When Couture and Liddell stepped into the Octagon that night, there was a buzz for a UFC fight that there hadn't been before. The night had already seen a spectacular fight between Matt Hughes and Frank Trigg, one of the most exciting fights in UFC history and perhaps the best one-round fight in UFC history, with a highlight-reel finish of Hughes surviving a rear-naked choke attempt from Trigg, picking Trigg up and running him across the Octagon and slamming him to the mat, then finishing Trigg with a rear-naked choke of his own. Also on the UFC 52 fight card was Georges St. Pierre, who defeated Jason Miller to start a win streak that would propel him to winning the UFC Welterweight Championship and becoming the most popular superstar the UFC has seen, and one of the biggest draws in company history.

The night belonged to Couture and Liddell, though. Couture had won their first encounter at UFC 43, and Couture was still the champion despite a hiccup where he lost the title to Vitor Belfort on a fluke cut before regaining it, and Liddell still had his knockout finishing power. They always showed each other a lot of respect, and there was no hatred there- just two men who were fighters who wanted to be the best. They were friends, and remain that way this day.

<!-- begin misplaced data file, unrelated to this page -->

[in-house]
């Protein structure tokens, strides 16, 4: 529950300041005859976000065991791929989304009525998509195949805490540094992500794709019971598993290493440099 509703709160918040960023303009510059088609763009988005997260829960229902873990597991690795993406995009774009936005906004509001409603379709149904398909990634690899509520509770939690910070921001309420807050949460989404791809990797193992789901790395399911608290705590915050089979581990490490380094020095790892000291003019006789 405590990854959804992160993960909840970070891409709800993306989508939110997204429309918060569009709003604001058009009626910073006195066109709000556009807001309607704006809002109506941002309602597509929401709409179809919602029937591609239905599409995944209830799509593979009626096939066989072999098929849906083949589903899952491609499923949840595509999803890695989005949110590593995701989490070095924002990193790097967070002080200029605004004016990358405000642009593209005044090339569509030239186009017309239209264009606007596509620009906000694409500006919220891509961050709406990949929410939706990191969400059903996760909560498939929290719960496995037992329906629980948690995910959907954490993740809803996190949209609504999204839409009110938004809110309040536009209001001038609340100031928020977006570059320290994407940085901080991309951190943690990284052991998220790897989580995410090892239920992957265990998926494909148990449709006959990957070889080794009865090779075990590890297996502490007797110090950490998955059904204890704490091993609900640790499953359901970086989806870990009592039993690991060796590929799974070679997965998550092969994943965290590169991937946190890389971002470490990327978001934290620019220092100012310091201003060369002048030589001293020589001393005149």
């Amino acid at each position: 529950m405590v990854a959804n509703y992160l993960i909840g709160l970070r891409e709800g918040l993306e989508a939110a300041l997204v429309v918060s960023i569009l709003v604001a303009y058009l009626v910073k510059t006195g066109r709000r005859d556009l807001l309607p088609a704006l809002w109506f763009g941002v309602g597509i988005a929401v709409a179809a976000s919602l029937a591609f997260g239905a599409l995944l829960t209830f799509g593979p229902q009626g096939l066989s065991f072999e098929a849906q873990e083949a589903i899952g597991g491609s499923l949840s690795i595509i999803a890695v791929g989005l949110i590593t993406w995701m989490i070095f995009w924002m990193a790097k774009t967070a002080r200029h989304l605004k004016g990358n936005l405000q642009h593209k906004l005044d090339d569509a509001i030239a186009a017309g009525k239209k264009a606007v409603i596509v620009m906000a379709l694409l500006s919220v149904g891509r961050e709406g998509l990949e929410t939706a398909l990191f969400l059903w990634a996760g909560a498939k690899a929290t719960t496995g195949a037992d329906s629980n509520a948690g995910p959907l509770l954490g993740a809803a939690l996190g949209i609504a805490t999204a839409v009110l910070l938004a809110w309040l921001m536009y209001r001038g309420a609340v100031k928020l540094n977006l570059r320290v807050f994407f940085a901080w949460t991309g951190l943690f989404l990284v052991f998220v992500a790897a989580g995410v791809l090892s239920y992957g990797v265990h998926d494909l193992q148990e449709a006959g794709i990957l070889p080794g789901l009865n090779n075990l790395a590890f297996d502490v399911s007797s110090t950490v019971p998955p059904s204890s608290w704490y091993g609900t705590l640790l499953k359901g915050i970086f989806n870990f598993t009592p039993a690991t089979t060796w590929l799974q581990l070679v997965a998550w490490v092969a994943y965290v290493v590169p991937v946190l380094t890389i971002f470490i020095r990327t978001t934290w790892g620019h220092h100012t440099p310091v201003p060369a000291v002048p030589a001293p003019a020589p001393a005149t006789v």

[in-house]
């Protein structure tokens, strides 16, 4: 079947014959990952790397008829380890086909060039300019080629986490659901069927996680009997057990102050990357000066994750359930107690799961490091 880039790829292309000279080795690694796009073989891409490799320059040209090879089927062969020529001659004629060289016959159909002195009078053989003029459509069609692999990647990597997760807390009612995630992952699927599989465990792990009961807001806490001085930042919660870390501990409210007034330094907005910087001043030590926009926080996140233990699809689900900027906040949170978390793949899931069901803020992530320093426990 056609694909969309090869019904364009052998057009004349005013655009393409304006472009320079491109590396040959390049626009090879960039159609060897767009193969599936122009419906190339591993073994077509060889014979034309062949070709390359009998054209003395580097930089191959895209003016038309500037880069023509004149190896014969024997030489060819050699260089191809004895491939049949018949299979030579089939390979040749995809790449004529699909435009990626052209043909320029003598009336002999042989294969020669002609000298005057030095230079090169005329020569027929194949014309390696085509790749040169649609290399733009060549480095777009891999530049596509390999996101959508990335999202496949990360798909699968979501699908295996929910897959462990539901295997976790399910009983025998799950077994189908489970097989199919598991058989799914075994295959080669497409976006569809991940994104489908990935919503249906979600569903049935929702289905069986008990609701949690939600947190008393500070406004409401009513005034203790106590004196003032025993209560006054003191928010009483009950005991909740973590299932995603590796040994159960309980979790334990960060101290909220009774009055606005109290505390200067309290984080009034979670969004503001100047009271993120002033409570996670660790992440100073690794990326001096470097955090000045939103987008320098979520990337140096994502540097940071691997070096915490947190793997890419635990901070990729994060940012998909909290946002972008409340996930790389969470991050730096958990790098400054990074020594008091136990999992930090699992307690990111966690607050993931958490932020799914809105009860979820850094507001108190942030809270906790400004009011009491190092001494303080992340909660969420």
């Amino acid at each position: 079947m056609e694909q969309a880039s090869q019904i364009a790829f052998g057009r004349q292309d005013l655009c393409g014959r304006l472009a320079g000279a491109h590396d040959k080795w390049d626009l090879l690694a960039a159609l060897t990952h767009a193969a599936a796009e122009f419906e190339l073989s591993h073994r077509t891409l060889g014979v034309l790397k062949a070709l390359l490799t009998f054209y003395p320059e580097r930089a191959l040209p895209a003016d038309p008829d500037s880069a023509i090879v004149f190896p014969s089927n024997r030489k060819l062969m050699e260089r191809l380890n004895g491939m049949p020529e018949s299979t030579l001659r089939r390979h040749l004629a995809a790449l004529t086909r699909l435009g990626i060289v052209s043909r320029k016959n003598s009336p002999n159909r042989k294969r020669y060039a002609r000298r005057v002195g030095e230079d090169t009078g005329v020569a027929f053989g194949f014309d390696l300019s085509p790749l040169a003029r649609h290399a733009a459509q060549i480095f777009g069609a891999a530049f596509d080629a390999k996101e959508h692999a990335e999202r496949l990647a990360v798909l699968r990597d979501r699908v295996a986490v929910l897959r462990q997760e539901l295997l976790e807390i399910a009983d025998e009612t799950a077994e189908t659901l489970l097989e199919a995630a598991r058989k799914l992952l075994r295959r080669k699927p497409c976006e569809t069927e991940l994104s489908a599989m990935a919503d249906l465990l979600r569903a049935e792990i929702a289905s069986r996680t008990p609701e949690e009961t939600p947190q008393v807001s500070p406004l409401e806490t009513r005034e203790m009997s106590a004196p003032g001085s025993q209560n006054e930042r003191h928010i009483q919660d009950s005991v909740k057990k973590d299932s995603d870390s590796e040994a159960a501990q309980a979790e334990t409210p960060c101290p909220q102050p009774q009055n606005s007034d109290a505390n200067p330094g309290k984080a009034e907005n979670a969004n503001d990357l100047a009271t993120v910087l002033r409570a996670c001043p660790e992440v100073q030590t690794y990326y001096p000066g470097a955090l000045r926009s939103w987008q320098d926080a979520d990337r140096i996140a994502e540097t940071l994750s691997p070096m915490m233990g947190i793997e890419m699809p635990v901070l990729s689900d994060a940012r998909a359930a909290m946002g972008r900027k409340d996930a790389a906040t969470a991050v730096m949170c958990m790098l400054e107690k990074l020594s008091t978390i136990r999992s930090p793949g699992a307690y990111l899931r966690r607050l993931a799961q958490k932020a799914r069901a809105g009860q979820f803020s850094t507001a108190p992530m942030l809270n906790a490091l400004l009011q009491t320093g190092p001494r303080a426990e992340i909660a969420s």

On that April 16, 2005 night, though, Liddell was the better man as he knocked Couture out in the first round to win the championship and begin a two-year title reign that saw him win all of his title defenses by knockout before losing the title to Quinton Jackson in May 2007. Liddell and Couture did match up again at UFC 57 in February 2006, another big atmosphere fight won by Liddell.

Couture and Liddell are both members of the UFC Hall Of Fame. Couture retired following his second loss to Liddell, only to come back a year later to become UFC Heavyweight Champion. His career is now officially over, and he is enjoying life breaking into acting and owning his gym in Las Vegas. Liddell went out in a sad way, having his jaw shown to be done with three straight brutal knockout losses. He is now an executive with the UFC and a fixture at UFC events these days, and an ambassador for the sport.

While Forrest Griffin and Stephan Bonnar gave the sport a great amount of exposure and helped push it to the next level, Randy Couture and Chuck Liddell catapulted it into that next stratosphere, and as we reach ten years since that epic week in April 2005, you can give these four Hall Of Famers a lot of credit for bringing the sport to the success it enjoys today.